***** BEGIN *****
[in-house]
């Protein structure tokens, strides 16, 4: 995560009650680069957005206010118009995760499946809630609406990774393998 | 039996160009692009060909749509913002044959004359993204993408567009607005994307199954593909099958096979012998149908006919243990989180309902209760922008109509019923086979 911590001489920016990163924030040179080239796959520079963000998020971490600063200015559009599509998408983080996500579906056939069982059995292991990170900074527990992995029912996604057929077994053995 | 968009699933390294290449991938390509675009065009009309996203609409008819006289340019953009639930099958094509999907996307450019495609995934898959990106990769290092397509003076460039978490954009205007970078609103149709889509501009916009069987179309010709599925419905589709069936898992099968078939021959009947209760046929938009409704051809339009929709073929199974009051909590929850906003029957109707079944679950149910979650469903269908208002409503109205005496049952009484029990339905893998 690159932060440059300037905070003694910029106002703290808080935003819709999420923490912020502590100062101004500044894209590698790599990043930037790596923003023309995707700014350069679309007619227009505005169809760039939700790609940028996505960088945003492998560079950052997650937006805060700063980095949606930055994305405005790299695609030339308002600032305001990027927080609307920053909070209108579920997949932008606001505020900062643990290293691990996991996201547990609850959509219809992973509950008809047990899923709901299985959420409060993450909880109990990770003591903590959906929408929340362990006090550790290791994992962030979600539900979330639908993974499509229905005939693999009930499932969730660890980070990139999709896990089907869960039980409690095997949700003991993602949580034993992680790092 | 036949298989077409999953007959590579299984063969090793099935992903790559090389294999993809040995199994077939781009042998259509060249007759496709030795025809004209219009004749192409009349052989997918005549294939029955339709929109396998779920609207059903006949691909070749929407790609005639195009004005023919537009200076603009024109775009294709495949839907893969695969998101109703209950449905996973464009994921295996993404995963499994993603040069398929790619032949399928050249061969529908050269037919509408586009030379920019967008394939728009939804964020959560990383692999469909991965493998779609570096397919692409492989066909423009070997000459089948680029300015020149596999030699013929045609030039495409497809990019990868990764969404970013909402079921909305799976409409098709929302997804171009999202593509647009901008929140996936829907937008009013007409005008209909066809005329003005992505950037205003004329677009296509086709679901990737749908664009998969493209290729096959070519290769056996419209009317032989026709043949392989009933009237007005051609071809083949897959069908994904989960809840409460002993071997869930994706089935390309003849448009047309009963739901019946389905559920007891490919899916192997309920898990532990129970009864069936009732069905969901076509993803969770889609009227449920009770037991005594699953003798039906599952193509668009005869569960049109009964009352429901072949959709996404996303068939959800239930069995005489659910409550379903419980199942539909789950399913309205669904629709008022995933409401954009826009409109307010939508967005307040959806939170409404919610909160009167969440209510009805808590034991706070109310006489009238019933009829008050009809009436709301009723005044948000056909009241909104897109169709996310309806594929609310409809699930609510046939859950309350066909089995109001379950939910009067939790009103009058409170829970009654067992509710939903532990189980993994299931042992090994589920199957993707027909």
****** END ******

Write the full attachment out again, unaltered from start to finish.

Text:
[in-house]
């Protein structure tokens, strides 16, 4: 995560009650680069957005206010118009995760499946809630609406990774393998 | 039996160009692009060909749509913002044959004359993204993408567009607005994307199954593909099958096979012998149908006919243990989180309902209760922008109509019923086979 911590001489920016990163924030040179080239796959520079963000998020971490600063200015559009599509998408983080996500579906056939069982059995292991990170900074527990992995029912996604057929077994053995 | 968009699933390294290449991938390509675009065009009309996203609409008819006289340019953009639930099958094509999907996307450019495609995934898959990106990769290092397509003076460039978490954009205007970078609103149709889509501009916009069987179309010709599925419905589709069936898992099968078939021959009947209760046929938009409704051809339009929709073929199974009051909590929850906003029957109707079944679950149910979650469903269908208002409503109205005496049952009484029990339905893998 690159932060440059300037905070003694910029106002703290808080935003819709999420923490912020502590100062101004500044894209590698790599990043930037790596923003023309995707700014350069679309007619227009505005169809760039939700790609940028996505960088945003492998560079950052997650937006805060700063980095949606930055994305405005790299695609030339308002600032305001990027927080609307920053909070209108579920997949932008606001505020900062643990290293691990996991996201547990609850959509219809992973509950008809047990899923709901299985959420409060993450909880109990990770003591903590959906929408929340362990006090550790290791994992962030979600539900979330639908993974499509229905005939693999009930499932969730660890980070990139999709896990089907869960039980409690095997949700003991993602949580034993992680790092 | 036949298989077409999953007959590579299984063969090793099935992903790559090389294999993809040995199994077939781009042998259509060249007759496709030795025809004209219009004749192409009349052989997918005549294939029955339709929109396998779920609207059903006949691909070749929407790609005639195009004005023919537009200076603009024109775009294709495949839907893969695969998101109703209950449905996973464009994921295996993404995963499994993603040069398929790619032949399928050249061969529908050269037919509408586009030379920019967008394939728009939804964020959560990383692999469909991965493998779609570096397919692409492989066909423009070997000459089948680029300015020149596999030699013929045609030039495409497809990019990868990764969404970013909402079921909305799976409409098709929302997804171009999202593509647009901008929140996936829907937008009013007409005008209909066809005329003005992505950037205003004329677009296509086709679901990737749908664009998969493209290729096959070519290769056996419209009317032989026709043949392989009933009237007005051609071809083949897959069908994904989960809840409460002993071997869930994706089935390309003849448009047309009963739901019946389905559920007891490919899916192997309920898990532990129970009864069936009732069905969901076509993803969770889609009227449920009770037991005594699953003798039906599952193509668009005869569960049109009964009352429901072949959709996404996303068939959800239930069995005489659910409550379903419980199942539909789950399913309205669904629709008022995933409401954009826009409109307010939508967005307040959806939170409404919610909160009167969440209510009805808590034991706070109310006489009238019933009829008050009809009436709301009723005044948000056909009241909104897109169709996310309806594929609310409809699930609510046939859950309350066909089995109001379950939910009067939790009103009058409170829970009654067992509710939903532990189980993994299931042992090994589920199957993707027909």